How to Tell Your Daughter You Love Her

By Kathryn Hatter
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Parenting is more than just making sure kids stay safe and eat regularly. Children need to feel an emotional connection with parents so they can grow and develop into strong and happy adults. As you raise a daughter, telling her you love her will be an important gesture. Showing her that you love her will also be vital.

Infant to Preschool Stage

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Even before your little girl understands words, you can convey your love to her by touch, advises licensed mental health counselor Janie Lacy, writing for the PBS website. Holding your baby gently, caressing the soft skin on her back, kissing and hugging her and whispering in her ear are examples of expressing love to a baby or small child. Gaze into your little one’s eyes and hold eye contact regularly. Eye contact fosters a strong emotional connection that helps your daughter feel loved, according to the Zero to Three website. Say the words “I love you” often to teach the verbal expression of love. The time you spend with your daughter while she’s a baby will help her learn that she can trust you, which fosters a secure foundation and strong bond, according to psychologist Laura Markham, with the Aha! Parenting website.

Loving your School-Age Daughter

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Continue your verbal expressions of love as your daughter grows past preschool and into the primary school years. Back up your verbal declarations with a variety of love-filled actions suggests educator Rachael Moshman, writing for the Calgary’s Child website. Simple acts such as snuggling on the couch, taking pictures of her, learning the lyrics to her favorite song or sharing stories from your childhood can foster a deep connection between your daughter and you.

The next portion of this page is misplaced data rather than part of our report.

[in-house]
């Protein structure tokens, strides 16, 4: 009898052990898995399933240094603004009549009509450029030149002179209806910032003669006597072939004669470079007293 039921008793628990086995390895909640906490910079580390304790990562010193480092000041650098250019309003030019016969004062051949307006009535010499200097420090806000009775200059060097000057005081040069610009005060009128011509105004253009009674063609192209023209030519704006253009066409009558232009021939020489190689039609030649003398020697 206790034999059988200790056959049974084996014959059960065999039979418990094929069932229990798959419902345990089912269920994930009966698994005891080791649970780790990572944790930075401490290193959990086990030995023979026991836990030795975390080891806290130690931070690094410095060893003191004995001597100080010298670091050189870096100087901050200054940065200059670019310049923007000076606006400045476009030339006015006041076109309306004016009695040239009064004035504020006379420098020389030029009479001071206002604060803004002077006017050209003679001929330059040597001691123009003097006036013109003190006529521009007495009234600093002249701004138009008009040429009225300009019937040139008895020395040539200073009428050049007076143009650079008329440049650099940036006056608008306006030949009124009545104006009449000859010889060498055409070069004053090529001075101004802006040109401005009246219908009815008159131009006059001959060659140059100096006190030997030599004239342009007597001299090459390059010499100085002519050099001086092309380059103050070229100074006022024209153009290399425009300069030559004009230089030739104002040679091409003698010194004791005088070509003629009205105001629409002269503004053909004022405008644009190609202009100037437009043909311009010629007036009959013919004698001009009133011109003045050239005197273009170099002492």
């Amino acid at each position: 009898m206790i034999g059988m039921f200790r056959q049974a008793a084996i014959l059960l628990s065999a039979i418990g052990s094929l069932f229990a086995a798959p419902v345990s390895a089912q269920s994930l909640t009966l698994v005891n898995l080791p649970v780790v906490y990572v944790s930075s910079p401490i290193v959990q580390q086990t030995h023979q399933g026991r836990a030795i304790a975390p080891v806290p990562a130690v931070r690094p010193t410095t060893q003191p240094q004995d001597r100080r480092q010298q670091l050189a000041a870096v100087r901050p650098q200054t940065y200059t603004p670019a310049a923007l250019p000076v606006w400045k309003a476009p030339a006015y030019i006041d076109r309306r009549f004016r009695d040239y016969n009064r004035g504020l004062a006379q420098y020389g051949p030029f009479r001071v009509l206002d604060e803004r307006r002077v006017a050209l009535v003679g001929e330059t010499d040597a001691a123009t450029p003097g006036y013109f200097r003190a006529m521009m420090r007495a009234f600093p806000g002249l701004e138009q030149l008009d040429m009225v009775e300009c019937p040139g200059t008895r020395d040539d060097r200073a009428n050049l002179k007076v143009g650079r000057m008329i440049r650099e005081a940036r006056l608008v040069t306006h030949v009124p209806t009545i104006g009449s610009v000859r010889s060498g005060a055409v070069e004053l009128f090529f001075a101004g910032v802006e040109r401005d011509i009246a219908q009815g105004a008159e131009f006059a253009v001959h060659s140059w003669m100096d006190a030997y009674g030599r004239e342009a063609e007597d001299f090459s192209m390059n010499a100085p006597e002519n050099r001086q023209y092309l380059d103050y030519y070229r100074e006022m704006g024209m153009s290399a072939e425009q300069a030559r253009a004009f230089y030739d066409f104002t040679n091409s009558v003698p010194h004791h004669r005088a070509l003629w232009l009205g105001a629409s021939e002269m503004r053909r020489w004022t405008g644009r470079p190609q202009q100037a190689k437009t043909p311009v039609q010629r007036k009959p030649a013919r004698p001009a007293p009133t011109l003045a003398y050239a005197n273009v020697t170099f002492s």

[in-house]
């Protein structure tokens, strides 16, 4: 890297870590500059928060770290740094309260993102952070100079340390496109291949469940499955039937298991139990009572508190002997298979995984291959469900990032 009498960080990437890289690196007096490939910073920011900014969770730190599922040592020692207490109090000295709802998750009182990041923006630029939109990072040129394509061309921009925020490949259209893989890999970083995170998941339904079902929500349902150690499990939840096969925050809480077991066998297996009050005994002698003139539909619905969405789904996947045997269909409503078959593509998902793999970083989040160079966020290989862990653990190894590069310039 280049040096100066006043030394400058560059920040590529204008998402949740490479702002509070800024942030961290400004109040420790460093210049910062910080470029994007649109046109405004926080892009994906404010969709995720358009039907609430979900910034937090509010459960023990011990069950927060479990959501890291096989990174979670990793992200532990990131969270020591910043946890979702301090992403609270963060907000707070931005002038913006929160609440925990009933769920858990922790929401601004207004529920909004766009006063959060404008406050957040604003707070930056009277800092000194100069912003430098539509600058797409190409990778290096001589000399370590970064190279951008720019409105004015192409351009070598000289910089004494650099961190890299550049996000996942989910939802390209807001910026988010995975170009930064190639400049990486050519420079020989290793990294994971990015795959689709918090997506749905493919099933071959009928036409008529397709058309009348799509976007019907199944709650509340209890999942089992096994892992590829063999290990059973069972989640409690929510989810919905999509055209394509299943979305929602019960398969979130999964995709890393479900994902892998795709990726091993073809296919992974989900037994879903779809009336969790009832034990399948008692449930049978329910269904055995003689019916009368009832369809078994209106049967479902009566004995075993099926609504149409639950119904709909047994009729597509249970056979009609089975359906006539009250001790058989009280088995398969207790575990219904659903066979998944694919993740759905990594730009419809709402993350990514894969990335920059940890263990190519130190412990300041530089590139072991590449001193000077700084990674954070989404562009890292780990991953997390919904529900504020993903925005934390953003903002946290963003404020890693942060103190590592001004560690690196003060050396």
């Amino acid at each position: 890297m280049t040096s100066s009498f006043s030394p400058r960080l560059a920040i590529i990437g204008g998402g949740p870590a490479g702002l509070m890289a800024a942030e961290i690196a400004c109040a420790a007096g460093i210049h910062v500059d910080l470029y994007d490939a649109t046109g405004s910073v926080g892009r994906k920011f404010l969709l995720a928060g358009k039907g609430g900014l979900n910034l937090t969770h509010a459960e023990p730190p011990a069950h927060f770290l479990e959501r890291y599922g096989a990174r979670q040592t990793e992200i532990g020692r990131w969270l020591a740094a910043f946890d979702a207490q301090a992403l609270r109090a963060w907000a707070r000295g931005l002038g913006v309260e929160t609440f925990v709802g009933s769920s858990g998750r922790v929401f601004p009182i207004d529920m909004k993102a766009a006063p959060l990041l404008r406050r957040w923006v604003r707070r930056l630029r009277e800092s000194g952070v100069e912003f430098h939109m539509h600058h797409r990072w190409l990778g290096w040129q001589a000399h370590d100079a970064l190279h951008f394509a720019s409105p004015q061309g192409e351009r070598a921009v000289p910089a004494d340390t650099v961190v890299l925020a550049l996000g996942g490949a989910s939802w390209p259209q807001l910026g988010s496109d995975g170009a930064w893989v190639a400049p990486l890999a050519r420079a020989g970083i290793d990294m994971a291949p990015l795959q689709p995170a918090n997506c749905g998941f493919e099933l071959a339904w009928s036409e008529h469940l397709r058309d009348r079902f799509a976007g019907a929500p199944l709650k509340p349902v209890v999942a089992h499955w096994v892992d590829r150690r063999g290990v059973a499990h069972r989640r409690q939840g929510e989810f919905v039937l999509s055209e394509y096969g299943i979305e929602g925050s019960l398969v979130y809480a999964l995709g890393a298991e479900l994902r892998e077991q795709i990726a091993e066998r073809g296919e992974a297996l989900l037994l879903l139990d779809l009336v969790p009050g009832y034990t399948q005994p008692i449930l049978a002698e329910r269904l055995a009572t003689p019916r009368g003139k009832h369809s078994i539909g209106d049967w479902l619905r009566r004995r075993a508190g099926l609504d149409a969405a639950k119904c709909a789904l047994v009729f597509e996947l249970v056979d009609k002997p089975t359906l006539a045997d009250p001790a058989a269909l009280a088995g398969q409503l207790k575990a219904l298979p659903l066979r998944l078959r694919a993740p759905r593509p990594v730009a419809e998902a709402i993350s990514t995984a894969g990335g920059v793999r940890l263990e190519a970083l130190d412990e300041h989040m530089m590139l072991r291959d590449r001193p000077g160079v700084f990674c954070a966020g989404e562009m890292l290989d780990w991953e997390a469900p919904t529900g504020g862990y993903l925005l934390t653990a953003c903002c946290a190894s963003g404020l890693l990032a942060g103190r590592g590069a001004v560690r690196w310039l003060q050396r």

Connecting During the Tween Years

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Once the tween years hit, you may notice a few newer challenges as you strive to remain connected with your daughter. Even though she may be showing some moodiness and increasing independence, continue to express your love to her every day with hugs and kisses. Say those three important words – “I love you” – often. Find ways to spend time with your girl every day, even if it’s only 15 minutes at the end of the day, suggests Markham. Talk about the day’s events, ask questions about her activities, share your thoughts and feelings and listen actively to encourage her to confide in you. Show your pride in her accomplishments and activities by giving her specific feedback. Resist the urge to feel offended if your daughter hurts your feelings with her words or actions. Instead, calmly teach her the difference between respectful and disrespectful communication. These limits and your ongoing involvement will help show your daughter that you love her.

Teenagers Need Love

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Although your teenage daughter may feel and look almost grown, she still needs to feel your love every day. Spend time with your teen to demonstrate that she is important to you. The investment of time and effort speaks volumes to teenagers, according to author Michael Ross, in his book “How to Speak Alien,” excerpted by the Christian Broadcasting Network website. Don’t forget the basics of a loving relationship with your teen – continue to demonstrate physical affection with hugs and kisses and tell her you love her often.

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